It's a muggy night at the Gulfport Art Walk, and Victor Helou has a story to sell.
"Come see my book!" he calls to passers-by from behind a card table covered in black and white prints. "Come see pictures of Marilyn Monroe!"
Some smile wanly and walk past. Others, curious, come over for a closer look. Helou gives them the same speech every time.
On May 19, 1962, he tells them, he was in Madison Square Garden as Marilyn Monroe sang Happy Birthday to You to President John F. Kennedy. A chorus member in that night's show, he sneaked backstage with a camera and snapped 108 pictures of the stars. He kept the negatives in a safe deposit box for 49 years.
This year, he dug them out of storage and self-published a book, Happy Birthday Mr. President, about the night he can't forget.
"There she was — Marilyn Monroe!" he crows to potential customers. "You could see straight through her dress!"
• • •
Helou is 80 now, with thinning hair and thick glasses. He lives alone in a tiny apartment in South Pasadena, surrounded by mementos of his glory days as a chorus member on Broadway. There he is next to Barbra Streisand during the original run of Funny Girl, grinning during the national tour of Man of La Mancha, mugging for the camera in promotional shots for The Sound of Music and The King and I.
Helou believes in keeping track of things. He carefully labels each of his photos, saves letters from old employers, frames high school certificates and hangs them on his living room wall. He keeps a list of jokes in his pocket in case he needs to cheer someone up.
"I love making people laugh," he said.
But nothing is more important than the 108 negatives he keeps in the safe deposit box.
"None of these photos have ever been published before," he says, reverently flipping through the pages of his book. "The New York Times didn't even have a photographer there."
Helou's memory of that night is so clear that he can recall individual conversations, the most minute details — how Jack Benny flirted with Monroe, how Shirley MacLaine called Helou "honey" when he snapped a picture of her.
For a kid who grew up in lazy St. Petersburg and spent his afternoons selling nickel ice creams at his father's ice cream store, May 19, 1962, felt like the closest he would ever get to royalty.
As it turns out, it was.
Helou has lived modestly since the eight years he spent on Broadway — working in regional theater, posing for local ad campaigns, singing the national anthem at veterans events.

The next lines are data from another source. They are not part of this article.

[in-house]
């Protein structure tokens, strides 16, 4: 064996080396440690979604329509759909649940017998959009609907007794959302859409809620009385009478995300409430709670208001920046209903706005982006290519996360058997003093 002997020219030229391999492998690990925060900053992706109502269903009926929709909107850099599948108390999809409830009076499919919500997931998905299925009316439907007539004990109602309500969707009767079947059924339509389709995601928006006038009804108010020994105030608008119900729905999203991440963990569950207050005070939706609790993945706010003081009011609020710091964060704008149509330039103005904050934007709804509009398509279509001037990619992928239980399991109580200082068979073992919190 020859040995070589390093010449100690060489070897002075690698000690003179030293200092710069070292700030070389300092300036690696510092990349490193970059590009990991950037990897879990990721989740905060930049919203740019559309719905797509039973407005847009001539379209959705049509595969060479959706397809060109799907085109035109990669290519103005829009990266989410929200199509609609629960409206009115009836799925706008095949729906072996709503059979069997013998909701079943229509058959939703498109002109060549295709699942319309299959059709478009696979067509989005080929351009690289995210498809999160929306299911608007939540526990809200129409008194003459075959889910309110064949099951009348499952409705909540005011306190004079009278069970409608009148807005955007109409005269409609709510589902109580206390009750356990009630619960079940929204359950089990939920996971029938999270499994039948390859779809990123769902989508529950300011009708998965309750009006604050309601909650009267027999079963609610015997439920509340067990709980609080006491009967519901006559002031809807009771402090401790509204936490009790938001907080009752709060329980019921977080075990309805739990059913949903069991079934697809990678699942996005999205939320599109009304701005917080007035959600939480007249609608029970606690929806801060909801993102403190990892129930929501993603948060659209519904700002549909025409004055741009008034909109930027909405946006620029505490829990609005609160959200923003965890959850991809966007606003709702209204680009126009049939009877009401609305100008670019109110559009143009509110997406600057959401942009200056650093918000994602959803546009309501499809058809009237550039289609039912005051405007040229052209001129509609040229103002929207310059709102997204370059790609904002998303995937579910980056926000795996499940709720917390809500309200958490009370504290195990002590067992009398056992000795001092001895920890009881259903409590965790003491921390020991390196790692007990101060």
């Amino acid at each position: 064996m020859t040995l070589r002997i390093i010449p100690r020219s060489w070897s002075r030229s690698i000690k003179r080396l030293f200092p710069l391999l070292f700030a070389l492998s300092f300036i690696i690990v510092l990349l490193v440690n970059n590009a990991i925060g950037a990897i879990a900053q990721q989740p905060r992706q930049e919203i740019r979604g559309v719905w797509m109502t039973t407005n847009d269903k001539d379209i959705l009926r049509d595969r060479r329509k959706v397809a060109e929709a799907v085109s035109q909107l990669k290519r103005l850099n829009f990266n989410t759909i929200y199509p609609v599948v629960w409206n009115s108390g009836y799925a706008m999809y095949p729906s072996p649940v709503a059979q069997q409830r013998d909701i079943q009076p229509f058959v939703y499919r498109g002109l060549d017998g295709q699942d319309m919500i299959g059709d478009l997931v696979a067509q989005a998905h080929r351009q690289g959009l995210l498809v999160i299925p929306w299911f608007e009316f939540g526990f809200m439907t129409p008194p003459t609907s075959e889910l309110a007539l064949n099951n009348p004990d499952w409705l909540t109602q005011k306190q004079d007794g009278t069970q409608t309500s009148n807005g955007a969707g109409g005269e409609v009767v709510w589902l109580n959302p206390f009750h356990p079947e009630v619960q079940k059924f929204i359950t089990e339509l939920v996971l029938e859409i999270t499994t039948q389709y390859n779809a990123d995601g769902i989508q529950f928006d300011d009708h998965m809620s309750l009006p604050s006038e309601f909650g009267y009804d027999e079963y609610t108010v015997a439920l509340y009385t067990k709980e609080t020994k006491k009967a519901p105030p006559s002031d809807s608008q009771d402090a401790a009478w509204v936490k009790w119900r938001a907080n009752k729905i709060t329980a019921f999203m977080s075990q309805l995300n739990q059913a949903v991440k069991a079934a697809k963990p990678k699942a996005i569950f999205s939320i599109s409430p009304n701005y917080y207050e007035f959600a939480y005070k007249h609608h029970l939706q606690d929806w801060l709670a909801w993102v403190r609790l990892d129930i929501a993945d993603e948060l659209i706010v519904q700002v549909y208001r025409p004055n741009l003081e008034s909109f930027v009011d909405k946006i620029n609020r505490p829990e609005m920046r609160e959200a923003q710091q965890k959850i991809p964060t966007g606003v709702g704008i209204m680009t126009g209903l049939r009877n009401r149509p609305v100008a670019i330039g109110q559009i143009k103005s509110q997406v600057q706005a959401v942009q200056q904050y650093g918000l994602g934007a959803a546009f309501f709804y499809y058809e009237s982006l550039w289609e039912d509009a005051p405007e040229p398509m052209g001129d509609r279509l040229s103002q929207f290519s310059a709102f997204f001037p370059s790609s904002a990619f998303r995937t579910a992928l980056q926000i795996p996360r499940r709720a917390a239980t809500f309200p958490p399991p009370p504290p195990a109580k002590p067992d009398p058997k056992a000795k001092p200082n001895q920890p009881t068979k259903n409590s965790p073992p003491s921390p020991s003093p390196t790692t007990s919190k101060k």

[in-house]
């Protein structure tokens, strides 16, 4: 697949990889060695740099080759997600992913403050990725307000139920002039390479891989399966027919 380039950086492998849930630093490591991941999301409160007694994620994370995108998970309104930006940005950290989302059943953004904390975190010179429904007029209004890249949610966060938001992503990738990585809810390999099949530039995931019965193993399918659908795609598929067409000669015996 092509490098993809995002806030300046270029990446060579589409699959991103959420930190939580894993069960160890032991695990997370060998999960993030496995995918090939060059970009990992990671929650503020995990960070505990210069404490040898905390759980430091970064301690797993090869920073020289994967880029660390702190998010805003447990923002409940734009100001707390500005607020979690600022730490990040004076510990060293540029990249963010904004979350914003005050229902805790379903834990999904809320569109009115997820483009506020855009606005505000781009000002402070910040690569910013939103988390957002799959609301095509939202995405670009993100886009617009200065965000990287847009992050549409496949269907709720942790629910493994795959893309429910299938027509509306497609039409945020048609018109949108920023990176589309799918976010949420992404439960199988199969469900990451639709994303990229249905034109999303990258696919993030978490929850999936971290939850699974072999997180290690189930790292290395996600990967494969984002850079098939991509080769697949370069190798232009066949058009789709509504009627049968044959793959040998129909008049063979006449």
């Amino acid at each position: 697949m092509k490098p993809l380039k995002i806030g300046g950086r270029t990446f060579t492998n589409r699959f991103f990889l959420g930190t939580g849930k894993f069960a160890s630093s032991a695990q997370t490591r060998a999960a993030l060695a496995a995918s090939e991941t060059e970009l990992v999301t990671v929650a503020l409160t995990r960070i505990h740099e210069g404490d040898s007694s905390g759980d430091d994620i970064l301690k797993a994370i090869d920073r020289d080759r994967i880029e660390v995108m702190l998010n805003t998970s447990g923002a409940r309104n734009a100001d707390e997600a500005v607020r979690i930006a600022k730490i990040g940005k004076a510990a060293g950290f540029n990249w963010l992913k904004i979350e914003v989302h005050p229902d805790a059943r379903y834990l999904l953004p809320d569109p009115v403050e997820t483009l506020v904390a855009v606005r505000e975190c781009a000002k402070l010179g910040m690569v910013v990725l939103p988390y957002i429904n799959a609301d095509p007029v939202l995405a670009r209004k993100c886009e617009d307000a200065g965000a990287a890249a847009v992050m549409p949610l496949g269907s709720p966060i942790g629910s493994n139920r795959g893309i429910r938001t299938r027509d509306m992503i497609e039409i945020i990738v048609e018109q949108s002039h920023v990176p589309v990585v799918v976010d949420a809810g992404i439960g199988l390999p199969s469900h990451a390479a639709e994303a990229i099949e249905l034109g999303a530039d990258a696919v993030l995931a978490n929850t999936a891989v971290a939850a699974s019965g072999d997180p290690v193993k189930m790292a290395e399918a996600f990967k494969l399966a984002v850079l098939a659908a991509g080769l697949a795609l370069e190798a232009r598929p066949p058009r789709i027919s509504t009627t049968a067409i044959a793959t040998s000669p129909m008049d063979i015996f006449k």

"He's a great guy. We've worked with him for years," said Ryan Marshall, Helou's agent and the vice president of Benz Model and Talent. "He still checks in with us all the time. There's not a ton of opportunities for him because of his age, but he's very talented."
Helou moved to New York after a stint in the military and four years at the University of Miami, where he majored in theater. He started acting in college, when he auditioned for a musical at the drama department. "I saw six beautiful girls in short skirts dancing around, and I said, 'Hey, I like this!' " he said, laughing. In New York, he auditioned for four shows without a callback until a music director told him he wasn't a leading man, he was a character actor.
"He said, 'Look for a song that has personality,' " Helou said. "I sang You Gotta Have Heart, from Damn Yankees, and after that I got everywhere."
Between auditions, he worked in a darkroom and shot head shots to make some cash. By 1962, carrying a camera around was an old habit, and for two nights in May he took it with him to rehearsals and the performance at Madison Square Garden.
Helou shrugs when asked why he still thinks about that night. Isn't it obvious?
"Well, because I met so many stars! I was a chorus boy. I wasn't a star," he said. "That was a highlight in my life. It's been in my mind for many years."
So he stands in front of his card table at the Gulfport Art Walk, cajoling passers-by to take a look at his photos. The book is only $24.95, he says. It has all the pictures of the stars, he says.
He adjusts his glasses and his hearing aid and the "God Bless You" pin he always wears above his breast pocket. Behind him, on the table, Marilyn beams from the pages of his book.
"I was there. I saw the whole thing," he says as they walk by. "There she was — Marilyn Monroe!"
Aubrey Whelan can be reached at firstname.lastname@example.org or (813) 226-3446.